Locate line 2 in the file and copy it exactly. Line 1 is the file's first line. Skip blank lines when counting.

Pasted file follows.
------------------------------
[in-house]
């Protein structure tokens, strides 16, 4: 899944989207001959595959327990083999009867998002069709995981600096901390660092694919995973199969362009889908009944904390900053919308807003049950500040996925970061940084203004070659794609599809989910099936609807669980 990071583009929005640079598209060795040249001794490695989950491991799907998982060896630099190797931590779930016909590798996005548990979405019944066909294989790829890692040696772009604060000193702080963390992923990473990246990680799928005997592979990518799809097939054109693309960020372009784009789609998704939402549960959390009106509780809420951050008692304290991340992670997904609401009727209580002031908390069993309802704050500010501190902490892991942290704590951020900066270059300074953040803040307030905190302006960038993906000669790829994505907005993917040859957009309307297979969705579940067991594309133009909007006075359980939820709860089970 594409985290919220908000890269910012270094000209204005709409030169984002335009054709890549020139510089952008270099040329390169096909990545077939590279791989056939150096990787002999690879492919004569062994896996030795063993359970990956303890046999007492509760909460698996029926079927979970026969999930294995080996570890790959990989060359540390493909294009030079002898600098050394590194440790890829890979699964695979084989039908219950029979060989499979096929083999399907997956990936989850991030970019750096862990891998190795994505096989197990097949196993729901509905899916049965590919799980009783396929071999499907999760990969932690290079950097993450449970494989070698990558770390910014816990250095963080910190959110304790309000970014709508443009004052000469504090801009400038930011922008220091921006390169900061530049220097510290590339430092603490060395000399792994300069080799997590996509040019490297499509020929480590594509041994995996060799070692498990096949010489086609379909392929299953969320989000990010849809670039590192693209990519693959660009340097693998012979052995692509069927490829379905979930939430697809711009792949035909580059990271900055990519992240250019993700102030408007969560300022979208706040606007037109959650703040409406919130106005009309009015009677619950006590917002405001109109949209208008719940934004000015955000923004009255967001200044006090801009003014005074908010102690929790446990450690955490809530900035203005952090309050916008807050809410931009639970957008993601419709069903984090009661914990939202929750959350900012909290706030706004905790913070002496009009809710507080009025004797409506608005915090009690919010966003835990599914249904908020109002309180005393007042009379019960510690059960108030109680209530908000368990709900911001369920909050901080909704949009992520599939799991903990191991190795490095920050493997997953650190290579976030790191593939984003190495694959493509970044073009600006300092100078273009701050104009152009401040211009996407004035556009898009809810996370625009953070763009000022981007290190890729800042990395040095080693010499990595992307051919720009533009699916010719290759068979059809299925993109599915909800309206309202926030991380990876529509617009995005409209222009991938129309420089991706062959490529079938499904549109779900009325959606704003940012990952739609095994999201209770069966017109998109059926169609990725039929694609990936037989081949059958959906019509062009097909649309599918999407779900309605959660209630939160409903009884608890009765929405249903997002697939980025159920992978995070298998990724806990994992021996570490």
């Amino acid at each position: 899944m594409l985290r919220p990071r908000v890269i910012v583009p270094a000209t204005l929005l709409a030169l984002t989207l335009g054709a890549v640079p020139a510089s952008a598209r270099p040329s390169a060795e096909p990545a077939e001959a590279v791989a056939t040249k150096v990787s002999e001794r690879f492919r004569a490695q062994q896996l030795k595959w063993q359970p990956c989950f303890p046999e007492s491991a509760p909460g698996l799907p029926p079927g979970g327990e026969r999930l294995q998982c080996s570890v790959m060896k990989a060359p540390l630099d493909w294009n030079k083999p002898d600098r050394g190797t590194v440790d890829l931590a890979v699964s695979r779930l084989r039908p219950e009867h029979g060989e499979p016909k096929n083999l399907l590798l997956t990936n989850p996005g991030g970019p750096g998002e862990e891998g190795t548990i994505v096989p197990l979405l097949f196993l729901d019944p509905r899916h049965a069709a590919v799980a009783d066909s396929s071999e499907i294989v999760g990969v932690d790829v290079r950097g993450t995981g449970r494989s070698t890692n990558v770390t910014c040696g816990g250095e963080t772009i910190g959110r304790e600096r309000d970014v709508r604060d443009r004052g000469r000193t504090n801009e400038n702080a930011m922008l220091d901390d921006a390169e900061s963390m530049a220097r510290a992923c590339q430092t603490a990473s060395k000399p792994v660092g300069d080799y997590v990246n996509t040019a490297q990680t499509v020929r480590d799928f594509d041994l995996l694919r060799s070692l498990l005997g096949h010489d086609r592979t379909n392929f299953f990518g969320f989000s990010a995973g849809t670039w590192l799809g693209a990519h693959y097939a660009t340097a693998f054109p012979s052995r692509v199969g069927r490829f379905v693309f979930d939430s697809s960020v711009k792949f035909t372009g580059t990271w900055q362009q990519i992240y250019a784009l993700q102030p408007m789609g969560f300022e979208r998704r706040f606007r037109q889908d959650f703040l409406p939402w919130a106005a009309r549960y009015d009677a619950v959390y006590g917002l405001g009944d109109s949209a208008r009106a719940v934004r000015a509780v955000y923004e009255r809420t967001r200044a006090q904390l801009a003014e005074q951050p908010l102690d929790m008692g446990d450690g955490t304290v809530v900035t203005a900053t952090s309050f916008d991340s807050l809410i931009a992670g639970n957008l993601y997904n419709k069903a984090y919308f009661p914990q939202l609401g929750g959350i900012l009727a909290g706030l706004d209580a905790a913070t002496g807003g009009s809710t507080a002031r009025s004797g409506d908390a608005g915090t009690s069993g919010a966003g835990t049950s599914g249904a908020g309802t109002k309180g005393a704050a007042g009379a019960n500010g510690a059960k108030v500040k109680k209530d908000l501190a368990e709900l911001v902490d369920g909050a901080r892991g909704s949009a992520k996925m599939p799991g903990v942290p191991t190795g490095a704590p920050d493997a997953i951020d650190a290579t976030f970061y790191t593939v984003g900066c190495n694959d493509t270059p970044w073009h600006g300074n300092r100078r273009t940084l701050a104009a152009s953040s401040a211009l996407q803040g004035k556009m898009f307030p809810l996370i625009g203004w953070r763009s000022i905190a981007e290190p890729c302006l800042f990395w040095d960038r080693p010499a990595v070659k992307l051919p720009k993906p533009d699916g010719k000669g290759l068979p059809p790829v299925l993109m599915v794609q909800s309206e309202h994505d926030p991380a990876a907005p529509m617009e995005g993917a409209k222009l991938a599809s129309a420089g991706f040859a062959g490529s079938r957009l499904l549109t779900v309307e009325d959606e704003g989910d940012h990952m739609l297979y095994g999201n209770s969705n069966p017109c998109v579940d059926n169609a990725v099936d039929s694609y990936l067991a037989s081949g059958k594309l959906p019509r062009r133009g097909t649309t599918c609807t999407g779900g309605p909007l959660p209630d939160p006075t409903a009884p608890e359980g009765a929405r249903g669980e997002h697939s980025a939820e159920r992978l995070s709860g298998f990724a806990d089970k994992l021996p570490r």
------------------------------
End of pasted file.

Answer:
């Protein structure tokens, strides 16, 4: 899944989207001959595959327990083999009867998002069709995981600096901390660092694919995973199969362009889908009944904390900053919308807003049950500040996925970061940084203004070659794609599809989910099936609807669980 990071583009929005640079598209060795040249001794490695989950491991799907998982060896630099190797931590779930016909590798996005548990979405019944066909294989790829890692040696772009604060000193702080963390992923990473990246990680799928005997592979990518799809097939054109693309960020372009784009789609998704939402549960959390009106509780809420951050008692304290991340992670997904609401009727209580002031908390069993309802704050500010501190902490892991942290704590951020900066270059300074953040803040307030905190302006960038993906000669790829994505907005993917040859957009309307297979969705579940067991594309133009909007006075359980939820709860089970 594409985290919220908000890269910012270094000209204005709409030169984002335009054709890549020139510089952008270099040329390169096909990545077939590279791989056939150096990787002999690879492919004569062994896996030795063993359970990956303890046999007492509760909460698996029926079927979970026969999930294995080996570890790959990989060359540390493909294009030079002898600098050394590194440790890829890979699964695979084989039908219950029979060989499979096929083999399907997956990936989850991030970019750096862990891998190795994505096989197990097949196993729901509905899916049965590919799980009783396929071999499907999760990969932690290079950097993450449970494989070698990558770390910014816990250095963080910190959110304790309000970014709508443009004052000469504090801009400038930011922008220091921006390169900061530049220097510290590339430092603490060395000399792994300069080799997590996509040019490297499509020929480590594509041994995996060799070692498990096949010489086609379909392929299953969320989000990010849809670039590192693209990519693959660009340097693998012979052995692509069927490829379905979930939430697809711009792949035909580059990271900055990519992240250019993700102030408007969560300022979208706040606007037109959650703040409406919130106005009309009015009677619950006590917002405001109109949209208008719940934004000015955000923004009255967001200044006090801009003014005074908010102690929790446990450690955490809530900035203005952090309050916008807050809410931009639970957008993601419709069903984090009661914990939202929750959350900012909290706030706004905790913070002496009009809710507080009025004797409506608005915090009690919010966003835990599914249904908020109002309180005393007042009379019960510690059960108030109680209530908000368990709900911001369920909050901080909704949009992520599939799991903990191991190795490095920050493997997953650190290579976030790191593939984003190495694959493509970044073009600006300092100078273009701050104009152009401040211009996407004035556009898009809810996370625009953070763009000022981007290190890729800042990395040095080693010499990595992307051919720009533009699916010719290759068979059809299925993109599915909800309206309202926030991380990876529509617009995005409209222009991938129309420089991706062959490529079938499904549109779900009325959606704003940012990952739609095994999201209770069966017109998109059926169609990725039929694609990936037989081949059958959906019509062009097909649309599918999407779900309605959660209630939160409903009884608890009765929405249903997002697939980025159920992978995070298998990724806990994992021996570490």